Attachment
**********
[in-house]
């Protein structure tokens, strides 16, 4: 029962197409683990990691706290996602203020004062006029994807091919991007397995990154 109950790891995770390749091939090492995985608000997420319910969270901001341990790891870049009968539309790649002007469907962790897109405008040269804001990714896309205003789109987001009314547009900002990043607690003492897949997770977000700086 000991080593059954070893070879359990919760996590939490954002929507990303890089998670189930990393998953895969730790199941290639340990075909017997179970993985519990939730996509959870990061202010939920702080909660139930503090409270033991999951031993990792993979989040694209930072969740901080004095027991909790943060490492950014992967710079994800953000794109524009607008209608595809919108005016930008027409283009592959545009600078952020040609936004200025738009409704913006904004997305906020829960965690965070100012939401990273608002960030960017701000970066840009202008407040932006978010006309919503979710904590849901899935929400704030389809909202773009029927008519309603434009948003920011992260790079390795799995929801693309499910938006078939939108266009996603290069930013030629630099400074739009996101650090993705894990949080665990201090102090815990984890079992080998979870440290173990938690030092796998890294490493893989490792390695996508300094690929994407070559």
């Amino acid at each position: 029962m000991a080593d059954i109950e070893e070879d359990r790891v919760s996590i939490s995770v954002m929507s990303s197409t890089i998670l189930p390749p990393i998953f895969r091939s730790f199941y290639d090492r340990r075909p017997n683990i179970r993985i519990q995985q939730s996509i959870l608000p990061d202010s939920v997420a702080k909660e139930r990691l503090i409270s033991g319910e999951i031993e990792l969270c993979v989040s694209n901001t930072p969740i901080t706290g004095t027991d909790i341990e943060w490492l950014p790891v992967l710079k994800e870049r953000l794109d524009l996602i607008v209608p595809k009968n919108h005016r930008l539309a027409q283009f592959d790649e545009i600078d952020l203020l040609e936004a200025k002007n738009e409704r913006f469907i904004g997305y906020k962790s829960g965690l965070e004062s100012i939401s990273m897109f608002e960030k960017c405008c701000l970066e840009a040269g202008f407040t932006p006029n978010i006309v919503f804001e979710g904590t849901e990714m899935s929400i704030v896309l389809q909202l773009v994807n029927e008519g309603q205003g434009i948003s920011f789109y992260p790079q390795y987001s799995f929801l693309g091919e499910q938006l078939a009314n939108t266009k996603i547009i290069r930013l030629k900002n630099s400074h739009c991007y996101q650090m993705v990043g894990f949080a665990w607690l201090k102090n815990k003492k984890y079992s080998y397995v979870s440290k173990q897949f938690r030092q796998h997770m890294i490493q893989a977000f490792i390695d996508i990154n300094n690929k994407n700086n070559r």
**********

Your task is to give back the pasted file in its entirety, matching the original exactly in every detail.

[in-house]
């Protein structure tokens, strides 16, 4: 029962197409683990990691706290996602203020004062006029994807091919991007397995990154 109950790891995770390749091939090492995985608000997420319910969270901001341990790891870049009968539309790649002007469907962790897109405008040269804001990714896309205003789109987001009314547009900002990043607690003492897949997770977000700086 000991080593059954070893070879359990919760996590939490954002929507990303890089998670189930990393998953895969730790199941290639340990075909017997179970993985519990939730996509959870990061202010939920702080909660139930503090409270033991999951031993990792993979989040694209930072969740901080004095027991909790943060490492950014992967710079994800953000794109524009607008209608595809919108005016930008027409283009592959545009600078952020040609936004200025738009409704913006904004997305906020829960965690965070100012939401990273608002960030960017701000970066840009202008407040932006978010006309919503979710904590849901899935929400704030389809909202773009029927008519309603434009948003920011992260790079390795799995929801693309499910938006078939939108266009996603290069930013030629630099400074739009996101650090993705894990949080665990201090102090815990984890079992080998979870440290173990938690030092796998890294490493893989490792390695996508300094690929994407070559």
């Amino acid at each position: 029962m000991a080593d059954i109950e070893e070879d359990r790891v919760s996590i939490s995770v954002m929507s990303s197409t890089i998670l189930p390749p990393i998953f895969r091939s730790f199941y290639d090492r340990r075909p017997n683990i179970r993985i519990q995985q939730s996509i959870l608000p990061d202010s939920v997420a702080k909660e139930r990691l503090i409270s033991g319910e999951i031993e990792l969270c993979v989040s694209n901001t930072p969740i901080t706290g004095t027991d909790i341990e943060w490492l950014p790891v992967l710079k994800e870049r953000l794109d524009l996602i607008v209608p595809k009968n919108h005016r930008l539309a027409q283009f592959d790649e545009i600078d952020l203020l040609e936004a200025k002007n738009e409704r913006f469907i904004g997305y906020k962790s829960g965690l965070e004062s100012i939401s990273m897109f608002e960030k960017c405008c701000l970066e840009a040269g202008f407040t932006p006029n978010i006309v919503f804001e979710g904590t849901e990714m899935s929400i704030v896309l389809q909202l773009v994807n029927e008519g309603q205003g434009i948003s920011f789109y992260p790079q390795y987001s799995f929801l693309g091919e499910q938006l078939a009314n939108t266009k996603i547009i290069r930013l030629k900002n630099s400074h739009c991007y996101q650090m993705v990043g894990f949080a665990w607690l201090k102090n815990k003492k984890y079992s080998y397995v979870s440290k173990q897949f938690r030092q796998h997770m890294i490493q893989a977000f490792i390695d996508i990154n300094n690929k994407n700086n070559r």